Love, Family

He Hit His Ex: Dealbreaker?

He Hit His Ex

There are dealbreakers and then there are dealbreakers—and a past history of domestic violence is a dealbreaker on a lot of people's list.'s advice columnist, Cary Tennis, fielded a question from a former abuser who's nervous about telling his new girlfriend he physically abused his ex-wife half a dozen times during their marriage. The Frisky: Helping A Friend Who's Being Hit

After divorcing, "Ex-Abuser," as he signed his letter, entered therapy and said it helped him "understand my reasons for the abuse, and the effect it had on both my wife and our relationship." Also after the divorce, he and his ex-wife went to therapy together and "the abuse was addressed and some amount of nascent healing took place." The Frisky: He Says He's Just Not Boyfriend Material

Now Ex-Abuser is in a new relationship with a woman he seems to want to spend his life with. Trouble is, he hasn't told her about his past. Not only is he afraid his new girlfriend will ditch him if she knows, but his ex-wife is threatening to spill the beans herself. And that, obviously, would be bad. The Frisky: Sometimes You Shouldn't Mind Your Own Business

Of course, Ex-Abuser should tell his girlfriend himself, but I don't think it'll go as badly as he thinks. Maybe I'll get my Feminist Card revoked for saying this, but I don't think a man's abusive past should necessarily be an automatic dealbreaker. The Frisky: MERRIme, A Web Comedy About Online Dating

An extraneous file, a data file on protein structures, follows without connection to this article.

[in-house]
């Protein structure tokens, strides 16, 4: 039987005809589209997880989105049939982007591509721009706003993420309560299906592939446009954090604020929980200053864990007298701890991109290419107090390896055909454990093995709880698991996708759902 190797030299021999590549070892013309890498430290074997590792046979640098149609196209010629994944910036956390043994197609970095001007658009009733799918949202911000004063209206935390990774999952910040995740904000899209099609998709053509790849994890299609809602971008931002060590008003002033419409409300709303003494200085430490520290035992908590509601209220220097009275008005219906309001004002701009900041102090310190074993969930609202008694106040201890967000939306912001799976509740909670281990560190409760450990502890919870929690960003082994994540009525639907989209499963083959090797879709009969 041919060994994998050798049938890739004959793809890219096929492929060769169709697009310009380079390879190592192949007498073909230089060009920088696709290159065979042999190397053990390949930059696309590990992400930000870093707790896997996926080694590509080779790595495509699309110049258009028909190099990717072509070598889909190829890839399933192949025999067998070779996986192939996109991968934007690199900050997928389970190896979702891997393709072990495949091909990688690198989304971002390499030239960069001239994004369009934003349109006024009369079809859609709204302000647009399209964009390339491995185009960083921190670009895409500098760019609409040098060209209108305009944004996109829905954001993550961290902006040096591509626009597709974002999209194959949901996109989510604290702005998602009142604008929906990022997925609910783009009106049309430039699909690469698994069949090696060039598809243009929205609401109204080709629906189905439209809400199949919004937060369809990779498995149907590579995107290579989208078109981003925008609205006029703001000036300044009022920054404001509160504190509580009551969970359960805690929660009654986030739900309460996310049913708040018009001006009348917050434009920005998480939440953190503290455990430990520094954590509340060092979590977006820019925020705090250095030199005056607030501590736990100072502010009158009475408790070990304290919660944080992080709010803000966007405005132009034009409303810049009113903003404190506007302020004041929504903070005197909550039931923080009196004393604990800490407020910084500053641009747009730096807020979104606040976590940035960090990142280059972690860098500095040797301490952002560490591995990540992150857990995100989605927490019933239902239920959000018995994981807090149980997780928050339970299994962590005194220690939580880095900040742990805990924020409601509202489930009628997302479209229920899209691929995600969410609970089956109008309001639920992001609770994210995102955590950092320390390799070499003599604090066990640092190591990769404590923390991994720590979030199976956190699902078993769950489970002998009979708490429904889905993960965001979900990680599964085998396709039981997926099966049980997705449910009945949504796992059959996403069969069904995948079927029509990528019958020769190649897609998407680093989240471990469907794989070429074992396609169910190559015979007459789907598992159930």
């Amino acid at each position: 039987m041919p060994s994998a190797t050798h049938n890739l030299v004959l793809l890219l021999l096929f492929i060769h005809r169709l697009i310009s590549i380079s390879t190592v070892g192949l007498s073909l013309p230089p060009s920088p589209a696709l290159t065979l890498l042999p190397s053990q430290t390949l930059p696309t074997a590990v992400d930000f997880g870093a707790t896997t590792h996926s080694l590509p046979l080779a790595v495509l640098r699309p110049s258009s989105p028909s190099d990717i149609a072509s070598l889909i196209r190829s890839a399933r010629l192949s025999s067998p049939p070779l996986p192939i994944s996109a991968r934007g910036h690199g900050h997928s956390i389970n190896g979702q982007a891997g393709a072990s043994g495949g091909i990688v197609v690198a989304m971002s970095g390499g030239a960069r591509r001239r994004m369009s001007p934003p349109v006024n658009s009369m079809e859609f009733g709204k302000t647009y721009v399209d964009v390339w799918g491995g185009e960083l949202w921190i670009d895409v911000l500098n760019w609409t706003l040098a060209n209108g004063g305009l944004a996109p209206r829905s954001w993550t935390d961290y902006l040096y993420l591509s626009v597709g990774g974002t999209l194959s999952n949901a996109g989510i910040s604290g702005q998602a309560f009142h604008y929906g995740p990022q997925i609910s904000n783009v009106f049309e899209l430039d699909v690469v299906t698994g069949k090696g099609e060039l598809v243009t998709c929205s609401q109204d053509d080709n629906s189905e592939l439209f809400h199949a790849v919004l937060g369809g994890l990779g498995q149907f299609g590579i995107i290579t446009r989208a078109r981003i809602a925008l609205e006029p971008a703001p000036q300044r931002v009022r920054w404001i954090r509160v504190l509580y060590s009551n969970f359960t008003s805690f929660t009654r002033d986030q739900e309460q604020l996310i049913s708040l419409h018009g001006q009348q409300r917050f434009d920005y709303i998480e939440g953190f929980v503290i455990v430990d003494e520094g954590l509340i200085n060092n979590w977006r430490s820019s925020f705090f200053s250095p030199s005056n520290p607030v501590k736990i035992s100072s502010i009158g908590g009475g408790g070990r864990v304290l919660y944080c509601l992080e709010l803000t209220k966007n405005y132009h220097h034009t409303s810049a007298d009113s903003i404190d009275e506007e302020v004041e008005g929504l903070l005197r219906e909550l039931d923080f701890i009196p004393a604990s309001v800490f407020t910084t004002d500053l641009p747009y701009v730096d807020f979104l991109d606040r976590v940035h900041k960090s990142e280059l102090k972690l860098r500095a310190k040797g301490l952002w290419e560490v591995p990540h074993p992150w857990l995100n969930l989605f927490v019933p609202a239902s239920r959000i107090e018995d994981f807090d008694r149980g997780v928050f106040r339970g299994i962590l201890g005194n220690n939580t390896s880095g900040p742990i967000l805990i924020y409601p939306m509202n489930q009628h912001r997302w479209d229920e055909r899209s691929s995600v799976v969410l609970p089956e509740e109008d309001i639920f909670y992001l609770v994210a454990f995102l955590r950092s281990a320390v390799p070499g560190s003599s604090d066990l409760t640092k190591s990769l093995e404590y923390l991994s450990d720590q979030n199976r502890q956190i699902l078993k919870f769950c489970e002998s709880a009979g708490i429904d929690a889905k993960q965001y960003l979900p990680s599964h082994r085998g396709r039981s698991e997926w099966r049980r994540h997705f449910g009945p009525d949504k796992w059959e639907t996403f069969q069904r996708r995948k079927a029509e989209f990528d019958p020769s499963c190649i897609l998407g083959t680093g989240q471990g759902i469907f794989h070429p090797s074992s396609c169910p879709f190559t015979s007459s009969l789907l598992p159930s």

I believe people can change their mentally ill ways and behave healthily again. I've met enough sober alcoholics and clean drug addicts to know that is true. A lot of factors contribute to domestic violence in a relationship, but I have faith a man can be taught how and why he controlled and abused his partner and learn not to do it again.

More from The Frisky:

That said, not every woman could handle dating a former abuser. Some abusers probably don't change too much, even if they say they have. A woman should be very, very careful about choosing to be with one—a woman who is passive and non-confrontational probably is not the best candidate to date someone with a history of controlling behavior. She'd also have to be willing to drop everything if he behaves abusively again and for a variety of reasons (kids, money, etc.), not every woman does that or can do that. Obviously, I believe men shouldn't be abusive. But I also believe forewarned is forewarned.

As for fears that his girlfriend will dump him, I think people are willing to forgive a lot of what has happened in the past. I once dated a man who told me, six months into the relationship, that he had been arrested twice before (for silly, minor offenses). I was able to laugh off the criminal record because I was more annoyed that he hadn't told me sooner. All that time, I felt like I hadn't really known him!

Tennis' advice, in case you're wondering, was to propose that Ex-Abuser explain in detail his past behavior, how his behavior has changed from therapy, and what actions he takes every single day to ensure his new behavior sticks. "People can believe you or not believe you. That's their choice," Tennis wrote. "Now, you can't blame people if they're just not interested."

But I think if Ex-Abuser's girlfriend is anything like me, she'll be freaked out for a couple of days. Maybe longer than a couple of days. But I hope she won't dump him and that they will have a healthy relationship together. If not, what the hell's the point in trying to reform abusers?

Written by Jessica Wakeman for The Frisky.